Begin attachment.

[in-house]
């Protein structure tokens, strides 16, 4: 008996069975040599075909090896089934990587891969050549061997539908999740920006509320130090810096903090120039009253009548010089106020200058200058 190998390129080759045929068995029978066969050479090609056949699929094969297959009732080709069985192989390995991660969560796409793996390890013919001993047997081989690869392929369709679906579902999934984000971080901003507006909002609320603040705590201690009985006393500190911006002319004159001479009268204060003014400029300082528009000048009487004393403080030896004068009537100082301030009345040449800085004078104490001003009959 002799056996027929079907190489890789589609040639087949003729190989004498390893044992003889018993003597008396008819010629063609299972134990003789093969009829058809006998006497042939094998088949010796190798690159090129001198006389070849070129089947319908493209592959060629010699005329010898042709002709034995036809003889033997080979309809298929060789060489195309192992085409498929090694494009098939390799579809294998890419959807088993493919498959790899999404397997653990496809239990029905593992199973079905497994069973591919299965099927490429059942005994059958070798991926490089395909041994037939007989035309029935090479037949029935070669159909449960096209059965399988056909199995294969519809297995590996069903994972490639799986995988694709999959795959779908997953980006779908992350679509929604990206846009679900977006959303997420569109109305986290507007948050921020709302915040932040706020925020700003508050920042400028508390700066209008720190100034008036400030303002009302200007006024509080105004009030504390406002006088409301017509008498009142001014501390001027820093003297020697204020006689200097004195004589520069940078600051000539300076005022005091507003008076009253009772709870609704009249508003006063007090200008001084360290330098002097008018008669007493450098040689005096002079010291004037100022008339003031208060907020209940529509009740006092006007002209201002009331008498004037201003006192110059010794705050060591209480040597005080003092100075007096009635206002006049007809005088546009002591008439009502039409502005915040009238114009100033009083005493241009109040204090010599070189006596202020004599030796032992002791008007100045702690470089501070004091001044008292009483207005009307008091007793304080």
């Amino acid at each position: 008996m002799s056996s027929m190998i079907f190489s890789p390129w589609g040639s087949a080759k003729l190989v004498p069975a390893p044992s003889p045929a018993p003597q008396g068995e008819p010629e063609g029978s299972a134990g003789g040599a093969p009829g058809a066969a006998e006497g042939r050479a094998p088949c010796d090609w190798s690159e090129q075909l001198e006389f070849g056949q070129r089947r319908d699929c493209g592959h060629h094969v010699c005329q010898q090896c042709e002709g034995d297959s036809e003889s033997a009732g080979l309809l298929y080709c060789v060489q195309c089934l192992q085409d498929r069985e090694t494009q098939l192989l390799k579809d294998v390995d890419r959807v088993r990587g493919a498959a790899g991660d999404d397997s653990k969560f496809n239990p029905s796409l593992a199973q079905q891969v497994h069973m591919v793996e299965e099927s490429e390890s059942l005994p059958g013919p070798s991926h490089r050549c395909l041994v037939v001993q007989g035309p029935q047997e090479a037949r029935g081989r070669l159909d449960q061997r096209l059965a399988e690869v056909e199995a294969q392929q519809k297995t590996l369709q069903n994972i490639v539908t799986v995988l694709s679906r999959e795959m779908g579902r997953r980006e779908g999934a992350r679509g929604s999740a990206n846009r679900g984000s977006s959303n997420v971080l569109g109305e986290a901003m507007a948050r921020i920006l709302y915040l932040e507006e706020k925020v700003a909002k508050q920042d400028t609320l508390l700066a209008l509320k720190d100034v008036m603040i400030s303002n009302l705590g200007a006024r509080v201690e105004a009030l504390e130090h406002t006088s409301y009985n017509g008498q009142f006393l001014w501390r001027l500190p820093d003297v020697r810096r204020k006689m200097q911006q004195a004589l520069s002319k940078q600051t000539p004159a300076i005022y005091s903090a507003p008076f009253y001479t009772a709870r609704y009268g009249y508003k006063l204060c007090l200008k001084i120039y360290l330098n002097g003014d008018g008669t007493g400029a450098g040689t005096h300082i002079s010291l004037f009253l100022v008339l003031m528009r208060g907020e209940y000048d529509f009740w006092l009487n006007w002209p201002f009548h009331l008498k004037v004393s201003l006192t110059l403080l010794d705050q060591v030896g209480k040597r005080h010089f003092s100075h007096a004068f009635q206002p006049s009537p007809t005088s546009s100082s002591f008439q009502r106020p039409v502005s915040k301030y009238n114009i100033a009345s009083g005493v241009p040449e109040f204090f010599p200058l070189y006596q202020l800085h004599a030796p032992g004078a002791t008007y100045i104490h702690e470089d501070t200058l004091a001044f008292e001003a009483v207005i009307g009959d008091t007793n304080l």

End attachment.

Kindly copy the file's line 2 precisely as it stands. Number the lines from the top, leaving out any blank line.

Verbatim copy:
């Protein structure tokens, strides 16, 4: 008996069975040599075909090896089934990587891969050549061997539908999740920006509320130090810096903090120039009253009548010089106020200058200058 190998390129080759045929068995029978066969050479090609056949699929094969297959009732080709069985192989390995991660969560796409793996390890013919001993047997081989690869392929369709679906579902999934984000971080901003507006909002609320603040705590201690009985006393500190911006002319004159001479009268204060003014400029300082528009000048009487004393403080030896004068009537100082301030009345040449800085004078104490001003009959 002799056996027929079907190489890789589609040639087949003729190989004498390893044992003889018993003597008396008819010629063609299972134990003789093969009829058809006998006497042939094998088949010796190798690159090129001198006389070849070129089947319908493209592959060629010699005329010898042709002709034995036809003889033997080979309809298929060789060489195309192992085409498929090694494009098939390799579809294998890419959807088993493919498959790899999404397997653990496809239990029905593992199973079905497994069973591919299965099927490429059942005994059958070798991926490089395909041994037939007989035309029935090479037949029935070669159909449960096209059965399988056909199995294969519809297995590996069903994972490639799986995988694709999959795959779908997953980006779908992350679509929604990206846009679900977006959303997420569109109305986290507007948050921020709302915040932040706020925020700003508050920042400028508390700066209008720190100034008036400030303002009302200007006024509080105004009030504390406002006088409301017509008498009142001014501390001027820093003297020697204020006689200097004195004589520069940078600051000539300076005022005091507003008076009253009772709870609704009249508003006063007090200008001084360290330098002097008018008669007493450098040689005096002079010291004037100022008339003031208060907020209940529509009740006092006007002209201002009331008498004037201003006192110059010794705050060591209480040597005080003092100075007096009635206002006049007809005088546009002591008439009502039409502005915040009238114009100033009083005493241009109040204090010599070189006596202020004599030796032992002791008007100045702690470089501070004091001044008292009483207005009307008091007793304080």